By Chris Ramsay, Forviemedia.
‘One thinks of it all as a dream’ is a play written by Alan Bissett and directed by Sacha Kyle. It charts the 1967 release of Pink Floyd’s début album, ‘The Piper at the Gates of Dawn’ and the erratic behaviour of frontman Syd Barrett. Is he having a drug-induced breakdown, or is he playing an elaborate joke on the band and the music industry?
The play takes the form of dreamlike sequences and vignettes; occasionally it verges on pantomime.
I took loads of LSD and it was nothing like what the play shows, but that’s how acid and theatrical interpretation should be.
I saw the Floyd live a couple of times at festivals back then – that and the fact I once spent a weekend in Roger Waters’ Mum’s house made aficionados of the band jealous. These fanatics carried Floyd albums around with them. I told them that I thought Floyd was a great singles band, that I was totally wasted during my late teens and beyond. It confirmed what they suspected – I was the one with a problem, the wayward idiot winding them up.
In ‘One thinks of it all as a dream’, acid guru and Scottish psychiatrist RD Laing puts in a couple of surprise appearances.
“How do you know it’s Syd who has the problem?” he asks Roger Waters.
This poignant play was specially commissioned by the Mental Health Foundation for the Scottish Mental Health Arts & Film Festival. It was co-produced with A Play, A Pie and A Pint, Traverse Theatre, Òran Mór and Aberdeen Performing Arts. The hour-long play manages to paint a vivid portrait of a revolutionary period in pop music and to sketch a character study of one of its most influential, enigmatic and complex figures. It stars Euan Cuthbertson as Syd Barrett.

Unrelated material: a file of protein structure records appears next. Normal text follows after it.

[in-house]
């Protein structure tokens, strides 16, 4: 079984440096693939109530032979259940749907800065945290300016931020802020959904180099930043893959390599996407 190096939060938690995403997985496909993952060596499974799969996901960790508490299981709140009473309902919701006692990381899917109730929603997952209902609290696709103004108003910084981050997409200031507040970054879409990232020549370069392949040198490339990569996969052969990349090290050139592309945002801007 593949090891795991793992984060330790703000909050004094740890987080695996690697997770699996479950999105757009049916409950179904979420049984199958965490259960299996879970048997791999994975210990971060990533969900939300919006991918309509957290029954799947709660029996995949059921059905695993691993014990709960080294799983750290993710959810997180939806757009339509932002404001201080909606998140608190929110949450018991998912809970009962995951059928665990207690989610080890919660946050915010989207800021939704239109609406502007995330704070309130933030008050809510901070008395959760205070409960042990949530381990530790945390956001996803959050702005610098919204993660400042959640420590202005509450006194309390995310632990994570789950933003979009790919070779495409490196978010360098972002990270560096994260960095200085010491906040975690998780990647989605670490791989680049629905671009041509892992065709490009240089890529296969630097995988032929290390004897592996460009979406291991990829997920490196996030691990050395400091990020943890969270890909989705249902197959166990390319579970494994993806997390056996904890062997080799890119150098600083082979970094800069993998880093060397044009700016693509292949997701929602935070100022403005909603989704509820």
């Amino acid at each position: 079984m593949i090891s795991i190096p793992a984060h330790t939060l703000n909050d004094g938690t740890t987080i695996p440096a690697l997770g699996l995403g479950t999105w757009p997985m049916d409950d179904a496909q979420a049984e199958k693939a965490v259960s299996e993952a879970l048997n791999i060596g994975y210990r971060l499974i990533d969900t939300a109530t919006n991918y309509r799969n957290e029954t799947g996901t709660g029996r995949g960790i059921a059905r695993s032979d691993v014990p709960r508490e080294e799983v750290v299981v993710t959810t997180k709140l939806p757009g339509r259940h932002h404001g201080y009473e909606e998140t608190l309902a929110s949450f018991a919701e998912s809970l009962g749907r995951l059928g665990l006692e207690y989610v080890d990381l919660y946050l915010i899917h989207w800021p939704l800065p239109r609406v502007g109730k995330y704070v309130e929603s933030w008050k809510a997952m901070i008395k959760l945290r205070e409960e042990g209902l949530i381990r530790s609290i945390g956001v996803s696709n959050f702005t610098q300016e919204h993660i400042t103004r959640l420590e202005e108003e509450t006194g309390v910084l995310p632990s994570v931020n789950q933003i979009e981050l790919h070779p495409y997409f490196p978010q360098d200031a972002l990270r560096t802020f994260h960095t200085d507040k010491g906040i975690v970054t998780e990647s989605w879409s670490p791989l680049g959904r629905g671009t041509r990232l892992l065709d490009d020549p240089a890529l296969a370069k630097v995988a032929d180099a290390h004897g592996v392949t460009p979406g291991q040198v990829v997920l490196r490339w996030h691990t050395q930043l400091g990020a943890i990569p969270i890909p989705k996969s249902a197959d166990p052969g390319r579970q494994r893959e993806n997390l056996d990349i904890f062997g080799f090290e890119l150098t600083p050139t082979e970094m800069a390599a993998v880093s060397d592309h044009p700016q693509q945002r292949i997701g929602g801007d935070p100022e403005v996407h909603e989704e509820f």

Syd was the principal songwriter behind ‘The Piper at the Gates of Dawn’, a masterpiece, and he wrote a handful of strong early singles that helped define the psychedelic age. Syd however was happiest when he was painting. Unlike many of his contemporaries – Jimi Hendrix, Brian Jones, Janis Joplin – Roger ‘Syd’ Barrett survived that era; he died in July 2006 aged 60.
‘One thinks of it all as a dream’ was performed at the excellent Lemon Tree. A Play, A Pie and a Pint is great value for £11, and the format has whetted the appetite of Aberdeen’s culture vultures – the venue was packed for the matinee performance on November 4th. The audience was principally of a certain vintage: I didn’t spot anyone having acid flashbacks.
Alan Bissett is a playwright, novelist and performer who grew up in Falkirk, where he has a street named after him. He won the Glenfiddich Scottish Writer of the Year award in 2011. Alan and Sacha Kyle are one of Scotland’s most acclaimed writer-director teams, creators of Edinburgh Festival Fringe hits such as The Moira Monologues, The Pure, The Dead and the Brilliant and Ban this Filth! Sacha’s recent credits include Turbo Folk and What the F**kirk?
http://www.sachakyle.com Sacha’s website
https://www.opendemocracy.net/uk/alan-bissett/david-maclennan-portrait-of-life-in-theatre Alan Bissett article – ‘Portrait of a life in theatre’
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